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Good causes are good business.
Supporting a cause can boost sales, win customers and attract employees. More and more companies are incorporating volunteer programs as part of their overall business strategy.
Morale of employees was up to three times higher at companies with a commitment to community service.
97% of companies surveyed say volunteer programs improve teamwork. (Source: Corporate Volunteer programs - A Strategic Resource: The Link Grows Stronger, Points of Light Foundation in partnership with the Allstate Foundation, 1999)
87% of employees feel a strong sense of loyalty to companies that support a cause. (Source: The 1999 Cone Roper Cause-Related Marketing Trends Report)
83% of consumers say they have a more favorable opinion of companies that support good causes. (Source: Cone Roper)
65% say they would likely switch to a retail store associated with a good cause.
61% of consumers say they would likely switch to a retail store associated with a good cause. (Source: Cone Roper)
The workplace doubles as one of the nation's most effective message boards for volunteer opportunities. It's where one volunteer in four learns about specific chances to help others. On Make A Difference Day, multinational corporations and mom-and-pop businesses alike use skills and resources to contribute where the need exists. Projects often pull in employee families and community non-profits to address a range of social concerns, strengthening ties between your company and community. The Points of Light Foundation, USA WEEKEND's partner in sponsoring Make A Difference Day, counts many corporations among its Connect America partners.
Consider the benefits of a Make A Difference Day project:
- Improve your community.
- Enhance your company's image.
- Distinguish your company by associating with a local or national cause.
- Boost customer loyalty by giving customers a new reason to support you.
- Improve employee retention and attract new workers.
- Garner positive media attention.
- Increase store traffic and sales by making retail locations the center for Make A Difference Day activity (drop-off locations for food or clothing drives, sign-up/meeting sites for volunteers, points of purchase for supplies).
- Attract positive media attention. Participating in public service events makes good sense.
- Increase retail activity. Make retail locations the center for Make A Difference Day activity to build store traffic and sales. (Drop-off locations for food or clothing drives, sign-up/meeting sites for volunteers, points of purchase for supplies.)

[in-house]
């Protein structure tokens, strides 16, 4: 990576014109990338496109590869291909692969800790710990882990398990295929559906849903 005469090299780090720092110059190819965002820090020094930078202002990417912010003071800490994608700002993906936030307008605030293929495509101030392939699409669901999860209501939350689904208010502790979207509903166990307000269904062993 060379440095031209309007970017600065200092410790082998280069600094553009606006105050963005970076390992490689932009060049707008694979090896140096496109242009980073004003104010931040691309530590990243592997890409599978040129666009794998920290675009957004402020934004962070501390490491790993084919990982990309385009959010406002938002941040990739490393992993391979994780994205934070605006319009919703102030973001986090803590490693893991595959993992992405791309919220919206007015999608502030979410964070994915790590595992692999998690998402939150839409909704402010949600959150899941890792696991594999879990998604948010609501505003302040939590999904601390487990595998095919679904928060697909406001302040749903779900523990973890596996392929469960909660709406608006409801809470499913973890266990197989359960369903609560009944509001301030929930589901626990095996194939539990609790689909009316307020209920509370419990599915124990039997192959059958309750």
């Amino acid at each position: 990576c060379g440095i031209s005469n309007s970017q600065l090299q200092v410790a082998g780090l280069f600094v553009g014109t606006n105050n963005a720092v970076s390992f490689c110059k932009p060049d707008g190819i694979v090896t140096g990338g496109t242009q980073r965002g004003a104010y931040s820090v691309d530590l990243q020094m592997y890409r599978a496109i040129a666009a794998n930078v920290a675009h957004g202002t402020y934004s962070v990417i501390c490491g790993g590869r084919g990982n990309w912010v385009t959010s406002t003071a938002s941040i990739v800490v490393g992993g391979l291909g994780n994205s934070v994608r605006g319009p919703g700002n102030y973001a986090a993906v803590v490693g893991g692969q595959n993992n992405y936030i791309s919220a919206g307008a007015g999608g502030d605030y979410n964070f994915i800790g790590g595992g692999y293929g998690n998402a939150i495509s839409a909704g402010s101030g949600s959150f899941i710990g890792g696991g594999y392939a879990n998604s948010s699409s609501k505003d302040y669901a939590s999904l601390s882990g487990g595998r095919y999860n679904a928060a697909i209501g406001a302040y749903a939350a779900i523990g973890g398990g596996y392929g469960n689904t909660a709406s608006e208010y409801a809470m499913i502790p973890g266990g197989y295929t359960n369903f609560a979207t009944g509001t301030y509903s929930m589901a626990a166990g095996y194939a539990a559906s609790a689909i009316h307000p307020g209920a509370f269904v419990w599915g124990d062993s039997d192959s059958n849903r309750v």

- Increase teamwork, morale and trust among your employees. Boost retention.
- Enhance communication, organization, time management skills and accountability.
- Develop leadership skills among your staff.
- Increase employees' understanding of co-workers and respect for diversity and other cultures.
Planning your company's project
It's a lot easier than you think. Past corporate participants have told us that once the concept is embraced, the excitement spreads quickly. Employees are eager to contribute ideas and energy, and take responsibility for making sure the project is a success. Your company's particular resources also may naturally lend themselves to a Make A Difference Day project. By donating either your goods and services, or the skills, talent and caring of your employees, you help others and promote your company by investing in the community. (And, of course, in-kind donations are tax deductible.)
Seven Steps to a Successful Project
1. Start a Make A Difference Day committee
Ask the president or CEO of your company to designate a committee leader. This person should then select a diverse group of people from different departments.They then can help recruit volunteers from all parts of the organization.
2. Choose a project
To focus your discussion, consider:
A. Your employees:
- What social issues are employees concerned about? The environment, the homeless?
- To what charities and causes do employees already give time and money?
- Do employees have skills that might make them effective for a particular cause?
B. Your company:
- Do your company's products or services have a natural affiliation with a social issue or local need? If so, do they lend themselves to a Make A Difference Day project? For example:
- LensCrafters offered free eye exams and glasses to the underprivileged.
- Home Depot employees repaired homes for the elderly.
- Many dry cleaners accepted clothing donations for the homeless, then cleaned the clothing at no charge.
- Consider your current community service projects. Could you expand any project for this day of service?
- Use Make A Difference Day as an opportunity to build relationships with customers, suppliers, vendors.
C. Your community:
- What are the most pressing social issues?
- Who needs the most help?
- Could you link up with a nonprofit such as your local volunteer center?
3. Call for ideas
If you need advice on choosing a Make A Difference Day project, these groups can tell you about volunteer needs in your area.
- Local volunteer centers. To locate a volunteer center near you, call 1-800-VOLUNTEER.
- Local volunteer organizations such as the United Way, Red Cross or Salvation Army. Look in the business pages under "Volunteer" or "Social Services."
- National service programs such as AmeriCorps and the Retired and Senior Volunteer Program (RSVP) organize projects in more than 1,000 communities around the country. Find your local contact through the Web site at www.nationalservice.gov .
- The mayor's office or Chamber of Commerce. Call and ask whether there is a volunteer referral service to match volunteers with local organizations.